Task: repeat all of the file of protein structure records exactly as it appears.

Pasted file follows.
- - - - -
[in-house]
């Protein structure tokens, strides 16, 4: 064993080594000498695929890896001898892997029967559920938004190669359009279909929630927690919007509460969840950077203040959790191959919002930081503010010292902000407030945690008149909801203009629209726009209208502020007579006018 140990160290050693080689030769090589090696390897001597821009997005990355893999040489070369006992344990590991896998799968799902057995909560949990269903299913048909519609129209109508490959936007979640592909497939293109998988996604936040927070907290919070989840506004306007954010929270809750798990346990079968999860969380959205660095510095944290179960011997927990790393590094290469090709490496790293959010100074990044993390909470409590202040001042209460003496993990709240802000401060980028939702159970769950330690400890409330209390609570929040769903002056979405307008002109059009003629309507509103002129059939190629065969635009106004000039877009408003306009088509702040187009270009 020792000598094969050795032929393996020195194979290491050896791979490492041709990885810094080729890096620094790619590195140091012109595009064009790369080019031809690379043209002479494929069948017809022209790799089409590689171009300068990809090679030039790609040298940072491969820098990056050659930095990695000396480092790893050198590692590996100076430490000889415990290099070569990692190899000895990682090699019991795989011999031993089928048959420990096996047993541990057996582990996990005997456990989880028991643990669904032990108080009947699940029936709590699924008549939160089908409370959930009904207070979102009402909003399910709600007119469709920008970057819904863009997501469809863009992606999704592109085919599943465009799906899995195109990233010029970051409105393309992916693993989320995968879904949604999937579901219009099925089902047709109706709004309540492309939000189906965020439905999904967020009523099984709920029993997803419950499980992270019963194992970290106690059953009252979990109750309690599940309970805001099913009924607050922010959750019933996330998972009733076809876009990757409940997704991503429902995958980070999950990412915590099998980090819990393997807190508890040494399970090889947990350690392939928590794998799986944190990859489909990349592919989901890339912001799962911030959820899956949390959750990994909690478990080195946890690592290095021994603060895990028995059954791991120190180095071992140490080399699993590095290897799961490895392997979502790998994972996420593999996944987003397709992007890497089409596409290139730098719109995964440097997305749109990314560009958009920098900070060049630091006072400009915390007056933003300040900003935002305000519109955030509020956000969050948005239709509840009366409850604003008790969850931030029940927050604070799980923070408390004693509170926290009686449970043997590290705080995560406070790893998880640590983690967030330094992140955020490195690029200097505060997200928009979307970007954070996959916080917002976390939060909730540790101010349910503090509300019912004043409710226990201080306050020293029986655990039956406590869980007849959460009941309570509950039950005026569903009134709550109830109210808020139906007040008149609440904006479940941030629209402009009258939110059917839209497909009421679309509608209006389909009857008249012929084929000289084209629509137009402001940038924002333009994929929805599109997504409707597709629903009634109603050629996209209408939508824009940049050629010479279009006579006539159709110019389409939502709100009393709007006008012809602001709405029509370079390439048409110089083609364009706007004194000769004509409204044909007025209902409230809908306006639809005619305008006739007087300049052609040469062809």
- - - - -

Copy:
[in-house]
């Protein structure tokens, strides 16, 4: 064993080594000498695929890896001898892997029967559920938004190669359009279909929630927690919007509460969840950077203040959790191959919002930081503010010292902000407030945690008149909801203009629209726009209208502020007579006018 140990160290050693080689030769090589090696390897001597821009997005990355893999040489070369006992344990590991896998799968799902057995909560949990269903299913048909519609129209109508490959936007979640592909497939293109998988996604936040927070907290919070989840506004306007954010929270809750798990346990079968999860969380959205660095510095944290179960011997927990790393590094290469090709490496790293959010100074990044993390909470409590202040001042209460003496993990709240802000401060980028939702159970769950330690400890409330209390609570929040769903002056979405307008002109059009003629309507509103002129059939190629065969635009106004000039877009408003306009088509702040187009270009 020792000598094969050795032929393996020195194979290491050896791979490492041709990885810094080729890096620094790619590195140091012109595009064009790369080019031809690379043209002479494929069948017809022209790799089409590689171009300068990809090679030039790609040298940072491969820098990056050659930095990695000396480092790893050198590692590996100076430490000889415990290099070569990692190899000895990682090699019991795989011999031993089928048959420990096996047993541990057996582990996990005997456990989880028991643990669904032990108080009947699940029936709590699924008549939160089908409370959930009904207070979102009402909003399910709600007119469709920008970057819904863009997501469809863009992606999704592109085919599943465009799906899995195109990233010029970051409105393309992916693993989320995968879904949604999937579901219009099925089902047709109706709004309540492309939000189906965020439905999904967020009523099984709920029993997803419950499980992270019963194992970290106690059953009252979990109750309690599940309970805001099913009924607050922010959750019933996330998972009733076809876009990757409940997704991503429902995958980070999950990412915590099998980090819990393997807190508890040494399970090889947990350690392939928590794998799986944190990859489909990349592919989901890339912001799962911030959820899956949390959750990994909690478990080195946890690592290095021994603060895990028995059954791991120190180095071992140490080399699993590095290897799961490895392997979502790998994972996420593999996944987003397709992007890497089409596409290139730098719109995964440097997305749109990314560009958009920098900070060049630091006072400009915390007056933003300040900003935002305000519109955030509020956000969050948005239709509840009366409850604003008790969850931030029940927050604070799980923070408390004693509170926290009686449970043997590290705080995560406070790893998880640590983690967030330094992140955020490195690029200097505060997200928009979307970007954070996959916080917002976390939060909730540790101010349910503090509300019912004043409710226990201080306050020293029986655990039956406590869980007849959460009941309570509950039950005026569903009134709550109830109210808020139906007040008149609440904006479940941030629209402009009258939110059917839209497909009421679309509608209006389909009857008249012929084929000289084209629509137009402001940038924002333009994929929805599109997504409707597709629903009634109603050629996209209408939508824009940049050629010479279009006579006539159709110019389409939502709100009393709007006008012809602001709405029509370079390439048409110089083609364009706007004194000769004509409204044909007025209902409230809908306006639809005619305008006739007087300049052609040469062809």